TAFE, it could be Australian for training

Craig Robertson is positioning TAFE as a public good

The TAFE Directors Australia chief presents his members as a national resource which merit different treatment to private training providers.

Yesterday he was wondering why TAFE is regulated on the same basis as private trainers.

“We are asking … why public providers, subject to the oversight of their government and accountable to voting citizens, cop a policy based on low trust compliance. Why is it that public providers with this system of quality control from their owner endure additional measures that are effectively designed to guard against the excesses of private VET activity? There may be a risk-based approach to compliance but checking and reporting requirements based on the lowest common denominator too quickly sap educational spark.”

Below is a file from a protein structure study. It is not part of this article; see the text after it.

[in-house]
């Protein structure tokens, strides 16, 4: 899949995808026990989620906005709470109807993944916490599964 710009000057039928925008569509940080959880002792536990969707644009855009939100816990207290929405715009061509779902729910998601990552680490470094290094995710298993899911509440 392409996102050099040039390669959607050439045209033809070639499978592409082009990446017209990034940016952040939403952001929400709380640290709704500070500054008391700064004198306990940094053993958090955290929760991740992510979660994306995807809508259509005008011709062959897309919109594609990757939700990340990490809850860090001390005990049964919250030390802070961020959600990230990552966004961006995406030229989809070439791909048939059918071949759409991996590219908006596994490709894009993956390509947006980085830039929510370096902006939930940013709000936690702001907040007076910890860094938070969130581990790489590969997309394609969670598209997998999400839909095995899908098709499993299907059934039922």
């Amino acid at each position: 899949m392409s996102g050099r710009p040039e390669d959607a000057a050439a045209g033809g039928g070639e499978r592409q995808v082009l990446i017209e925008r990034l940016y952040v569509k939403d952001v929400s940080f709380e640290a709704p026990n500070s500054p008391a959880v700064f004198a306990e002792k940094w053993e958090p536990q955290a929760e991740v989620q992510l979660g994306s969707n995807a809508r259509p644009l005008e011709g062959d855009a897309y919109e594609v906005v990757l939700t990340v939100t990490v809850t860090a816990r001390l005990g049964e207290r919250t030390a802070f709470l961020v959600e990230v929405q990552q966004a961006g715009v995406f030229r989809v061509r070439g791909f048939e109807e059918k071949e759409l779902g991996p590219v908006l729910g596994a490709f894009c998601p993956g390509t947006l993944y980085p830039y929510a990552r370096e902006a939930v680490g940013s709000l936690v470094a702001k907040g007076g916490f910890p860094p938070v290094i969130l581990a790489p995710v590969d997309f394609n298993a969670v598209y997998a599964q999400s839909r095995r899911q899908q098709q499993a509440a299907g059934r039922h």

Last week he questioned the efficacy of micro-credentials in training, warning “it is inevitable for these bite sized learnings to be celebrated as the full extent of VET.”  And he made the case for what TAFE does, “reliable quality control gives the public and employers confidence in the capability and skills of a person awarded a qualification. The more assurance there is, the more good providers can invest with confidence to develop their education services. That’s why we should be pleased ASQA is pursuing robust assurance across the sector, provided it is fair.”


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